Due to the change on the week of October 31st, the new project only required the ESC/motor combo, the potentiometer, the Arduino UNO, and the wheel.
 
  
== Team Members ==
+
===Software (coding)===
Serra Erdamar, Andrew O'Sullivan (TA)
+
An important part of the communication between all of the physical pieces is the code written and executed through the Arduino. To begin with, we had to include the Servo library to set up the ESC. We connected the temperature sensor to analog pin A2 to receive the values, 5V for volts, and ground to complete the circuit. Once we read the raw values in, I used a filter and conversion equation to print out the direct Celsius temperature values. This was so we could detect the average temperatures and the maximum temperature. 
 +
 
 +
===Assembly===
 +
To assemble the project together, we had to 3D print a few pieces. These included the red holders measured out to the size of the motor and the wheel, respectively. These holders have holes implemented so we could bolt the motor and wheel onto the wooden board. Before bolting everything together, we first attached the timing pulleys to the motor's shaft and the wheel's shaft, respectively. Once this system has been assembled, we used another piece of wood as a clamp on the bottom of the board. To do this, we drilled four holes into each board and used nuts and bolts to hold it together.
 +
 
 +
To find the right timing belt and pulleys, click this link: [[Finding the Right Size for Timing Pulleys]]
 +
[[File:3dprintedpart2.png|500px|]]
  
== Gantt Chart ==
+
==Results==
 +
*Motor: One of our main goals was to get our motor working with changing speed. Therefore, being able to send varying signals to the motor through an ESC and motorizing a wheel was one of the fundamental components. By the demo, we were able to connect the RC sensor and successfully communicate those signals through the ESC and to the motor. Since we needed to attach the temperature sensor to the Arduino board to communicate with the ESC, the RC receiver was also connected to the Arduino board. Although the RC receiver and ESC can directly send signals, we needed to connect the sensor to the Arduino board so the written code could decide whether to send those signals or not. Therefore, we had to map the values inputted and outputted so the minimums and maximums matched. After the demo, we tested the board with an adult, however the motor did not have enough torque to get the system moving.
  
[[File:Scooter Project Gantt Chart.PNG]]
+
*Safety Measurements: Using a temperature sensor as a safety measurement against excess weight on the board was another important component. I was successfully able to write and upload code to the Arduino that turned off the motor at a given temperature. We chose 29 degrees Celsius because it was slightly below body temperature and above room temperature, so a person could cup the temperature sensor in their hands and demonstrate the shut off. Although the concept was executed at the demo, realistically, we would have wanted the temperature sensor detecting the rise in heat either by the motor or by the ESC. This was a decision made due to the fact that the motor and ESC didn't heat up significantly enough with the weights we were putting on to the board. The "kill switch" was able to cut off any energy powering the motor from the battery, therefore it was a successful kill switch that worked in any emergency situation.
  
 
[[Category:Projects]]
 
[[Category:Projects]]
 
[[Category:Fall 2016 Projects]]
 
[[Category:Fall 2016 Projects]]

Latest revision as of 13:59, 28 March 2017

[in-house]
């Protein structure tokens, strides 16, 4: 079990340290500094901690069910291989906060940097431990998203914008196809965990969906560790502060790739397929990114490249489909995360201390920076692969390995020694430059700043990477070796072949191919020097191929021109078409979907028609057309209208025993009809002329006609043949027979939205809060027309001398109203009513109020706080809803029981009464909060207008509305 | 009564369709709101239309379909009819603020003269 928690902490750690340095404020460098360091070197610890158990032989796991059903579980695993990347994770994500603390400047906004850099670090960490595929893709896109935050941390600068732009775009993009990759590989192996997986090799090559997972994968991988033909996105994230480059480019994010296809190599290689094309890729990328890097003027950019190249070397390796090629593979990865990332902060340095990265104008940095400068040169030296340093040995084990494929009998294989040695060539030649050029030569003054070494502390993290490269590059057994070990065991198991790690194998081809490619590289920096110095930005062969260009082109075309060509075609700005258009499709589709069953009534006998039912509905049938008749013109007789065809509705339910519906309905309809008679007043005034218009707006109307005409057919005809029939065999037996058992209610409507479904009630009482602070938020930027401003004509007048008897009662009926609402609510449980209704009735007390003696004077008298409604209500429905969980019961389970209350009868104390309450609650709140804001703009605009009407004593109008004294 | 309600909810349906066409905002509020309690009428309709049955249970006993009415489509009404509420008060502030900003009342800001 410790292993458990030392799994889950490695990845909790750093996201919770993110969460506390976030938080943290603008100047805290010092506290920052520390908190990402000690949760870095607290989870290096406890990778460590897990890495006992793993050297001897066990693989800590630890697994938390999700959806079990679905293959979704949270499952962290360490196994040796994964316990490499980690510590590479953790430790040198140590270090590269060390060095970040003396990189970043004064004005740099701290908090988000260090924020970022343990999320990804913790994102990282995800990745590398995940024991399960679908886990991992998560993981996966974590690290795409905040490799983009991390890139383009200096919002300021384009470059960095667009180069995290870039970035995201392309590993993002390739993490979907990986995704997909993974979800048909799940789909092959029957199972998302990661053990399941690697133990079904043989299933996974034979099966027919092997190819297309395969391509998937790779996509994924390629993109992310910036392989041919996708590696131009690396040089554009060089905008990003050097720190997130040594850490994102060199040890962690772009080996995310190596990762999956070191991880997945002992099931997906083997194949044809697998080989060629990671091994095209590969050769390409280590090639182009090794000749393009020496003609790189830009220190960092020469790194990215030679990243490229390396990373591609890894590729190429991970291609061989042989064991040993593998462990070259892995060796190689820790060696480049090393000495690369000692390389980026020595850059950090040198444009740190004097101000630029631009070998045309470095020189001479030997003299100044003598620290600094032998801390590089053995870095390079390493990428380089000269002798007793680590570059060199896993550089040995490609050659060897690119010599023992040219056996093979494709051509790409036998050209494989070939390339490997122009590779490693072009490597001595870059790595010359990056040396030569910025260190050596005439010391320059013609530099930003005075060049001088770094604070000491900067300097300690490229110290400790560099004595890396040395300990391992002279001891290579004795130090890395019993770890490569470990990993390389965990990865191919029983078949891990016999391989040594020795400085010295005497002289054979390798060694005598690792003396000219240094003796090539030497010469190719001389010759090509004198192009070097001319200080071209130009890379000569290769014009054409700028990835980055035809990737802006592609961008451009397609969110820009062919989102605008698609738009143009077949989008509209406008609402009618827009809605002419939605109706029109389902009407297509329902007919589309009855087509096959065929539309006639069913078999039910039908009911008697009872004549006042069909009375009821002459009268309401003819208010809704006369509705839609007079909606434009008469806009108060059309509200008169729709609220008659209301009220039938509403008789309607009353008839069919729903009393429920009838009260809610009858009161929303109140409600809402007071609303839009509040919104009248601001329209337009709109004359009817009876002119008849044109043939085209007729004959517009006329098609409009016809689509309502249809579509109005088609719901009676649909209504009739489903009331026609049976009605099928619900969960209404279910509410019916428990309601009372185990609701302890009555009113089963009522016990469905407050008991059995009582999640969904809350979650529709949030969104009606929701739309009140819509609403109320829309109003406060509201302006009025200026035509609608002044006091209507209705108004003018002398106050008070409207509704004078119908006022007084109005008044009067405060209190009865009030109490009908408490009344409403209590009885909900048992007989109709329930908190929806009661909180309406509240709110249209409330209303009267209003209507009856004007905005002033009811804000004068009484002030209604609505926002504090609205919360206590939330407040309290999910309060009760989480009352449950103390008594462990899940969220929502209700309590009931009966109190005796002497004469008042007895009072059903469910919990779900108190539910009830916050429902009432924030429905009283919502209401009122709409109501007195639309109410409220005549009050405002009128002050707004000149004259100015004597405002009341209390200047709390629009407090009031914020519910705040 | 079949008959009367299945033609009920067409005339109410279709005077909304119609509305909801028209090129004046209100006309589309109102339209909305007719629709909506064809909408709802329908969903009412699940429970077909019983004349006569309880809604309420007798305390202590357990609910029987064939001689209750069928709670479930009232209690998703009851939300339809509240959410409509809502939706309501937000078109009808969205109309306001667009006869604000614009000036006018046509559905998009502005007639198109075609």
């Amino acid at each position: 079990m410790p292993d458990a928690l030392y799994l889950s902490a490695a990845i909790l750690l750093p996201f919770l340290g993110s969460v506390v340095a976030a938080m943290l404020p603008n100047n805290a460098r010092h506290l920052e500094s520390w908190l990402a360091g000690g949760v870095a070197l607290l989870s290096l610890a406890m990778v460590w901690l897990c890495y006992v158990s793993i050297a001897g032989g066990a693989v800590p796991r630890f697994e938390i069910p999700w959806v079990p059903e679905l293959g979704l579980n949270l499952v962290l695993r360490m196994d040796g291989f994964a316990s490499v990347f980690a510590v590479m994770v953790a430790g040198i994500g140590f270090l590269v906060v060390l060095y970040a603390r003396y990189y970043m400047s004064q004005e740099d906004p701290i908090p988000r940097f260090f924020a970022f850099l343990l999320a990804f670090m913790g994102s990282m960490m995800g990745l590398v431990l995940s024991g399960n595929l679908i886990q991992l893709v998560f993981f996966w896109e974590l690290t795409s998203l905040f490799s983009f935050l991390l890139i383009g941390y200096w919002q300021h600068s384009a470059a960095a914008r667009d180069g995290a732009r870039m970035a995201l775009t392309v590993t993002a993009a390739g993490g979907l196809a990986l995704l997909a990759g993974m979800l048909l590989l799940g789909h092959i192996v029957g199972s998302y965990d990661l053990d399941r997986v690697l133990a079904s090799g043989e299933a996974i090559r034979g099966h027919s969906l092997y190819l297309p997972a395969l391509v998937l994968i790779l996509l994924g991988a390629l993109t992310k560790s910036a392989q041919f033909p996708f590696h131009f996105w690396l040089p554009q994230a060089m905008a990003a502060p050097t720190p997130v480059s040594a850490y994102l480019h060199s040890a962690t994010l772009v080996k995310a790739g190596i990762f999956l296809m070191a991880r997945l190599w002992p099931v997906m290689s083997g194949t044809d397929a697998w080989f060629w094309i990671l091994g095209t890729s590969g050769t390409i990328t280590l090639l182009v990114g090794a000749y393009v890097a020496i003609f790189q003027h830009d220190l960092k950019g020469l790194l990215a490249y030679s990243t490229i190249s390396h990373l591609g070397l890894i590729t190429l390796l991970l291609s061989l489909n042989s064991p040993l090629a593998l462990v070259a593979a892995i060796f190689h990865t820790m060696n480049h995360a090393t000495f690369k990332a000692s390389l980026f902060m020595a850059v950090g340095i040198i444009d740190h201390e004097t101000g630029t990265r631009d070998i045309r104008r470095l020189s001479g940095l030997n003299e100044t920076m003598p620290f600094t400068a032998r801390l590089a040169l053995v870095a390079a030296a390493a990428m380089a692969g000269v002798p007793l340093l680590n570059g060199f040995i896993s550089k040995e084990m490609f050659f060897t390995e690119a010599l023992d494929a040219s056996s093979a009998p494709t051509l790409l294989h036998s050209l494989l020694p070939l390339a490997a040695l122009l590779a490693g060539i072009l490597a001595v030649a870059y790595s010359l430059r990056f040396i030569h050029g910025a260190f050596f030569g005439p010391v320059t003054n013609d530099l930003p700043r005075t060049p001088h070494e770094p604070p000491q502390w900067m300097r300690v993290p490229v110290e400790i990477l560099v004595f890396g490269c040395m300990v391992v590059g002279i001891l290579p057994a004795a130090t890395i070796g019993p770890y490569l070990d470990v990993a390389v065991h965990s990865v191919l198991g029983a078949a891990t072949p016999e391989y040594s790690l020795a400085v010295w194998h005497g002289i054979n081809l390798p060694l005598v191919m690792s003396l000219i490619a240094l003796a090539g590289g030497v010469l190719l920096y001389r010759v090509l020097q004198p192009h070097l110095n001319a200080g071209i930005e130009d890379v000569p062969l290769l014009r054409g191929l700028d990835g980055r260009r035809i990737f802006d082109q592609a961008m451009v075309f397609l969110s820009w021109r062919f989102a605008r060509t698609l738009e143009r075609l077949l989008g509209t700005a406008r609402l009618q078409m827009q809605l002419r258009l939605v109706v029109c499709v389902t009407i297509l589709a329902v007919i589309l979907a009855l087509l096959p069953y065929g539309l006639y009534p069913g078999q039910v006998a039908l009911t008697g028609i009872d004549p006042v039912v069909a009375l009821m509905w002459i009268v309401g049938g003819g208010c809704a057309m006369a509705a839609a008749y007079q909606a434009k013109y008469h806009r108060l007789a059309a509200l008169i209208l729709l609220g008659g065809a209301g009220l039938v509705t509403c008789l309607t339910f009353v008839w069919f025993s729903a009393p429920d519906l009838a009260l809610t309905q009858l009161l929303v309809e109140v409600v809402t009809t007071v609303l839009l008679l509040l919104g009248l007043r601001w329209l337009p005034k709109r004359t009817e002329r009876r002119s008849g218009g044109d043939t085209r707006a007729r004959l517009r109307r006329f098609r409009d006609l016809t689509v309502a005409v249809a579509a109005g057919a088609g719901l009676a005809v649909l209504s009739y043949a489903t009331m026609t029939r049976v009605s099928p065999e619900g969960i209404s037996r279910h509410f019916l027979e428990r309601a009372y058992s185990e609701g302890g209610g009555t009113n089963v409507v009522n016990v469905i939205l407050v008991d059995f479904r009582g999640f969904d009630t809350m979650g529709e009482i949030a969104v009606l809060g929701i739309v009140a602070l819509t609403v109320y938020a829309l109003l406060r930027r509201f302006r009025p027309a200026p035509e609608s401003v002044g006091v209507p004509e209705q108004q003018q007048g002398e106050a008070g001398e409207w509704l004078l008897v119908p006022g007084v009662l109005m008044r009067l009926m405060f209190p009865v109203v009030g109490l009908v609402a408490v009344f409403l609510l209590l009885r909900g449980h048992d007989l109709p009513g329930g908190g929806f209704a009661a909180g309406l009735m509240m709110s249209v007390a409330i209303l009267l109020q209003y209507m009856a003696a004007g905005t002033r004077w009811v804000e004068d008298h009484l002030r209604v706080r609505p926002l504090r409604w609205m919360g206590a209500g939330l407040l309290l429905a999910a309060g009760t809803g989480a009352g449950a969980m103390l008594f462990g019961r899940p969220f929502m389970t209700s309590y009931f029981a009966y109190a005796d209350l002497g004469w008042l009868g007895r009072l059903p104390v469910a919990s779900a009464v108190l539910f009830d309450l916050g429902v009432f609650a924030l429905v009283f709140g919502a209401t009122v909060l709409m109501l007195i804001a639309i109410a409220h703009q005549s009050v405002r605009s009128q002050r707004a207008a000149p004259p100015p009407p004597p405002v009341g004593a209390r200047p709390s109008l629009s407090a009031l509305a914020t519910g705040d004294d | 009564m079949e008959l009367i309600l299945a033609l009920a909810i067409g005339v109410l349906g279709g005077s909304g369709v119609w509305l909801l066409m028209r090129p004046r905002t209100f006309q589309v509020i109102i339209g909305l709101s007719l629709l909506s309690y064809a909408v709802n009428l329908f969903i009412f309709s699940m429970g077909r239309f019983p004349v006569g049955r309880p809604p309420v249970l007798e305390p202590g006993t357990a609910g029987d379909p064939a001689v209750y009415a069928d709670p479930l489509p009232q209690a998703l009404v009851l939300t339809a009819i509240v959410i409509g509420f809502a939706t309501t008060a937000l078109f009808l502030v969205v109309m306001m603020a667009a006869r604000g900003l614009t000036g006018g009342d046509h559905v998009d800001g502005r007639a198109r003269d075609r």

Overview

The objective of our project is to motorize a Nickel Board powered by a brushless DC motor. The way we will motorize this is by attaching the motor and timing belt to a 4.9" diameter skateboard wheel that will come off of the side of the board. The board will have a remote controller to allow the user to change the speed. This controller will have an RC sensor that will be connected to the Electronic Speed Controller. Power will be provided by a 2S lipo battery which will be rechargeable. The safety measurements will include a temperature sensor placed near the motor to automatically shut off the motor if the temperature rises above 46 degrees Celsius. The temperature corresponds to amount of weight applied which requires more energy from the motor to keep the board moving. The motorized wheel system will be attached to the board through 3D printed parts that we will bolt to a wooden board. This wooden board system will then be clamped onto the board with another, smaller, piece through drilled holes and nuts and bolts. The Arduino board will be mounted to the top of the board, while the lipo battery and ESC will be attached to the bottom of the board.

Team Members

Serra Erdamar, Andrew O'Sullivan (TA)

Objectives

A successful project will be durable and able to withstand the weight of a backpack (with textbooks and a laptop) and be able to accelerate the objects to a reasonable speed. The remote controller should allow the user to accelerate and decelerate from a distance. The battery should be able to sustain the board for a reasonable amount of time and the board should be able to power on and off so that it preserves battery when not in use. The temperature sensor should be able to turn off the board automatically when the maximum temperature is reached.

Challenges

One of the main challenges of this project is staying under the budget. The Electronic Speed Controller and motor set is above $80 alone. This project can be dangerous to test if all of the pieces don't fit together. Therefore, we may have to re-buy certain pieces if the sizes are not right. User safety is the most important component of a project, therefore implementing a proper off switch in case of emergency is a priority. A few of the pieces are going to be 3D printed for ease of attachment and budget, however, the 3D printed material must be strong enough to hold the motor and the wheel together as the system runs. It is also a possibility that the battery won't have sufficient run time for the demo.

Budget

Final Project Budget

  • Motor and Speed Controller Combo and Lipo Battery, at $85.86 at Hobby King (link) (link)
    • The motor and ESC will power the board.
  • Skate Wheel - at $4.99(Blue) on Sparkfun (link)
    • Skate wheels will allow board to move.
  • Skate Wheel Adapter - Shaft Connection, at $8.90 on Pololu (link)
    • This adapter will allow us to attach the wheel to the board.
  • Shaft - Solid, at $2.09 on Sparkfun (link)